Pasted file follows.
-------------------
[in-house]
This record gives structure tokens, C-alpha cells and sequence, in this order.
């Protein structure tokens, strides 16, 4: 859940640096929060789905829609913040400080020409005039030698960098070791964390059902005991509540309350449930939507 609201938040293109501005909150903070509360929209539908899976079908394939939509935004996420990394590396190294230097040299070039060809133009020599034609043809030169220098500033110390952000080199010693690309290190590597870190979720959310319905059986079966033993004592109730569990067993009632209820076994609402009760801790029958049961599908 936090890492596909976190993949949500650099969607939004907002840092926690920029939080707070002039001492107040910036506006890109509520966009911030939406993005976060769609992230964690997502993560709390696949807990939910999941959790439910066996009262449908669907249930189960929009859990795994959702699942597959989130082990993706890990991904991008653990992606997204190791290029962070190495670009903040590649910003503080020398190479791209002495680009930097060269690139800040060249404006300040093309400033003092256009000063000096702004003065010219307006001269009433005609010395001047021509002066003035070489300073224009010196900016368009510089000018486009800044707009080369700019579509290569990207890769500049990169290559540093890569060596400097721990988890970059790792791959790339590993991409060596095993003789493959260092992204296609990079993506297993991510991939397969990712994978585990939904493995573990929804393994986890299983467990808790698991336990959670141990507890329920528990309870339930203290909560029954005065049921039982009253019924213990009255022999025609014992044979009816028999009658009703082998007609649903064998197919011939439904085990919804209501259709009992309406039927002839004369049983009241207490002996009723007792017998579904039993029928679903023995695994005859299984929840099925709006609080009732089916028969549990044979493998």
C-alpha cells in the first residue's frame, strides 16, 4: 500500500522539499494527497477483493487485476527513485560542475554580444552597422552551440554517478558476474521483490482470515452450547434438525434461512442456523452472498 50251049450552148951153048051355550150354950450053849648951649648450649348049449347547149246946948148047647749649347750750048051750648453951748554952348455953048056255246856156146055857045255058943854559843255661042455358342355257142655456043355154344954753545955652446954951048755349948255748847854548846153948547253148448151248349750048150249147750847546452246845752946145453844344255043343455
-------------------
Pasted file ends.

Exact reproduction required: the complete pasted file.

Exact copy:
[in-house]
This record gives structure tokens, C-alpha cells and sequence, in this order.
């Protein structure tokens, strides 16, 4: 859940640096929060789905829609913040400080020409005039030698960098070791964390059902005991509540309350449930939507 609201938040293109501005909150903070509360929209539908899976079908394939939509935004996420990394590396190294230097040299070039060809133009020599034609043809030169220098500033110390952000080199010693690309290190590597870190979720959310319905059986079966033993004592109730569990067993009632209820076994609402009760801790029958049961599908 936090890492596909976190993949949500650099969607939004907002840092926690920029939080707070002039001492107040910036506006890109509520966009911030939406993005976060769609992230964690997502993560709390696949807990939910999941959790439910066996009262449908669907249930189960929009859990795994959702699942597959989130082990993706890990991904991008653990992606997204190791290029962070190495670009903040590649910003503080020398190479791209002495680009930097060269690139800040060249404006300040093309400033003092256009000063000096702004003065010219307006001269009433005609010395001047021509002066003035070489300073224009010196900016368009510089000018486009800044707009080369700019579509290569990207890769500049990169290559540093890569060596400097721990988890970059790792791959790339590993991409060596095993003789493959260092992204296609990079993506297993991510991939397969990712994978585990939904493995573990929804393994986890299983467990808790698991336990959670141990507890329920528990309870339930203290909560029954005065049921039982009253019924213990009255022999025609014992044979009816028999009658009703082998007609649903064998197919011939439904085990919804209501259709009992309406039927002839004369049983009241207490002996009723007792017998579904039993029928679903023995695994005859299984929840099925709006609080009732089916028969549990044979493998």
C-alpha cells in the first residue's frame, strides 16, 4: 500500500522539499494527497477483493487485476527513485560542475554580444552597422552551440554517478558476474521483490482470515452450547434438525434461512442456523452472498 50251049450552148951153048051355550150354950450053849648951649648450649348049449347547149246946948148047647749649347750750048051750648453951748554952348455953048056255246856156146055857045255058943854559843255661042455358342355257142655456043355154344954753545955652446954951048755349948255748847854548846153948547253148448151248349750048150249147750847546452246845752946145453844344255043343455